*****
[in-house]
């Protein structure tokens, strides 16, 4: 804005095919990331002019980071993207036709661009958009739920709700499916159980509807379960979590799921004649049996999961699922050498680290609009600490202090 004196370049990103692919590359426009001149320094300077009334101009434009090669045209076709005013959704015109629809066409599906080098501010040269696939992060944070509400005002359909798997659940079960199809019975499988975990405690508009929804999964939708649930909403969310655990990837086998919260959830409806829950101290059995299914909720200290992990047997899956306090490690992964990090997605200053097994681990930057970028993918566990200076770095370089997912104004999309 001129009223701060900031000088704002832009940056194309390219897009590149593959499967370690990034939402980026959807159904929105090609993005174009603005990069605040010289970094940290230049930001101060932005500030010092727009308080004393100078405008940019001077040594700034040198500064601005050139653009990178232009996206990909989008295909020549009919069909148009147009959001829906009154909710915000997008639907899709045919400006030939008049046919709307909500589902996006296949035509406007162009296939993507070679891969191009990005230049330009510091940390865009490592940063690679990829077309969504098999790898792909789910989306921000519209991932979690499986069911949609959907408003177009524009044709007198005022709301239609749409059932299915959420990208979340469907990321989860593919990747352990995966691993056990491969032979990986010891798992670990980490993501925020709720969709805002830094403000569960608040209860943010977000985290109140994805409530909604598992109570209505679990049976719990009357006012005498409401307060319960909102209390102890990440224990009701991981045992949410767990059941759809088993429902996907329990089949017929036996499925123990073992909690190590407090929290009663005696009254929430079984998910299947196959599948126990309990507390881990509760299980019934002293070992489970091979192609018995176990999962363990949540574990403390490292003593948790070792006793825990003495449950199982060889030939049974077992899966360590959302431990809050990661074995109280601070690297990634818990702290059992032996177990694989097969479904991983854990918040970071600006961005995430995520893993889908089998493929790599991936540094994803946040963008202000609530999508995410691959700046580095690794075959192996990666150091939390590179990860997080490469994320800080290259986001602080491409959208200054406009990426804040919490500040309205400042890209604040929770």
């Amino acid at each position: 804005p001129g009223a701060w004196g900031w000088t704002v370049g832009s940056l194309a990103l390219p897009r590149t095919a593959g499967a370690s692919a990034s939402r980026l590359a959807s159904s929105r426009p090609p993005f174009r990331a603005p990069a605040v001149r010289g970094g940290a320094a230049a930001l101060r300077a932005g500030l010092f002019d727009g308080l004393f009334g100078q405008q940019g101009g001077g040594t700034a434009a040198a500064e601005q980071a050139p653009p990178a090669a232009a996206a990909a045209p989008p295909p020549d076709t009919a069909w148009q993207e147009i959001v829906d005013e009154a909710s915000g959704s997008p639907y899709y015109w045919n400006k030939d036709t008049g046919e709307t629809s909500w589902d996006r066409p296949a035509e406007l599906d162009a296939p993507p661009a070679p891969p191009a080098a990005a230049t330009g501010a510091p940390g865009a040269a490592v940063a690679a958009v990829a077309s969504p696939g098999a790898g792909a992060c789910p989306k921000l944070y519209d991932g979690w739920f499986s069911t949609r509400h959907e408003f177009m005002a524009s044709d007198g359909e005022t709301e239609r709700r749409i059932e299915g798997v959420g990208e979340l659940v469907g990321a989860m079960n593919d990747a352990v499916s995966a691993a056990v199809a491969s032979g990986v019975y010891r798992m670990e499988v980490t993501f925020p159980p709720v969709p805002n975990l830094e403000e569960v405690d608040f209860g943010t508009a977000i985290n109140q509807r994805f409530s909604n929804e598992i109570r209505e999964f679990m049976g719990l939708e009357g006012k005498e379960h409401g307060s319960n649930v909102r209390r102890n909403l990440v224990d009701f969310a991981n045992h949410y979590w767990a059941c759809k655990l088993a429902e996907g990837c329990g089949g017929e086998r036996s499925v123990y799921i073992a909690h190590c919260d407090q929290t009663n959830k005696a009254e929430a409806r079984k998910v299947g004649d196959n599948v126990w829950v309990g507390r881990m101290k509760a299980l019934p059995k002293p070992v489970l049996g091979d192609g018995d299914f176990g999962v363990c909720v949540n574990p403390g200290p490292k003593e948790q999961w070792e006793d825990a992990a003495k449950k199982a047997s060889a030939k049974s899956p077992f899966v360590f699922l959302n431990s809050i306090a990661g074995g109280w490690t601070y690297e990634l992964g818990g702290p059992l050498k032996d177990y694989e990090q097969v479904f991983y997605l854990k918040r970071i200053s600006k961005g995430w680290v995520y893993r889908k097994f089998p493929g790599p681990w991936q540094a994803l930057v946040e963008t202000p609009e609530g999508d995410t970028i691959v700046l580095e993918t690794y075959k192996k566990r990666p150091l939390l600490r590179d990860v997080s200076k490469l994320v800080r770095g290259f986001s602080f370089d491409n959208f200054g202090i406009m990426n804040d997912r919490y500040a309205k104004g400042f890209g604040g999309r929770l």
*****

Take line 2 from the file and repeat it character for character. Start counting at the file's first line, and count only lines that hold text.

């Protein structure tokens, strides 16, 4: 804005095919990331002019980071993207036709661009958009739920709700499916159980509807379960979590799921004649049996999961699922050498680290609009600490202090 004196370049990103692919590359426009001149320094300077009334101009434009090669045209076709005013959704015109629809066409599906080098501010040269696939992060944070509400005002359909798997659940079960199809019975499988975990405690508009929804999964939708649930909403969310655990990837086998919260959830409806829950101290059995299914909720200290992990047997899956306090490690992964990090997605200053097994681990930057970028993918566990200076770095370089997912104004999309 001129009223701060900031000088704002832009940056194309390219897009590149593959499967370690990034939402980026959807159904929105090609993005174009603005990069605040010289970094940290230049930001101060932005500030010092727009308080004393100078405008940019001077040594700034040198500064601005050139653009990178232009996206990909989008295909020549009919069909148009147009959001829906009154909710915000997008639907899709045919400006030939008049046919709307909500589902996006296949035509406007162009296939993507070679891969191009990005230049330009510091940390865009490592940063690679990829077309969504098999790898792909789910989306921000519209991932979690499986069911949609959907408003177009524009044709007198005022709301239609749409059932299915959420990208979340469907990321989860593919990747352990995966691993056990491969032979990986010891798992670990980490993501925020709720969709805002830094403000569960608040209860943010977000985290109140994805409530909604598992109570209505679990049976719990009357006012005498409401307060319960909102209390102890990440224990009701991981045992949410767990059941759809088993429902996907329990089949017929036996499925123990073992909690190590407090929290009663005696009254929430079984998910299947196959599948126990309990507390881990509760299980019934002293070992489970091979192609018995176990999962363990949540574990403390490292003593948790070792006793825990003495449950199982060889030939049974077992899966360590959302431990809050990661074995109280601070690297990634818990702290059992032996177990694989097969479904991983854990918040970071600006961005995430995520893993889908089998493929790599991936540094994803946040963008202000609530999508995410691959700046580095690794075959192996990666150091939390590179990860997080490469994320800080290259986001602080491409959208200054406009990426804040919490500040309205400042890209604040929770």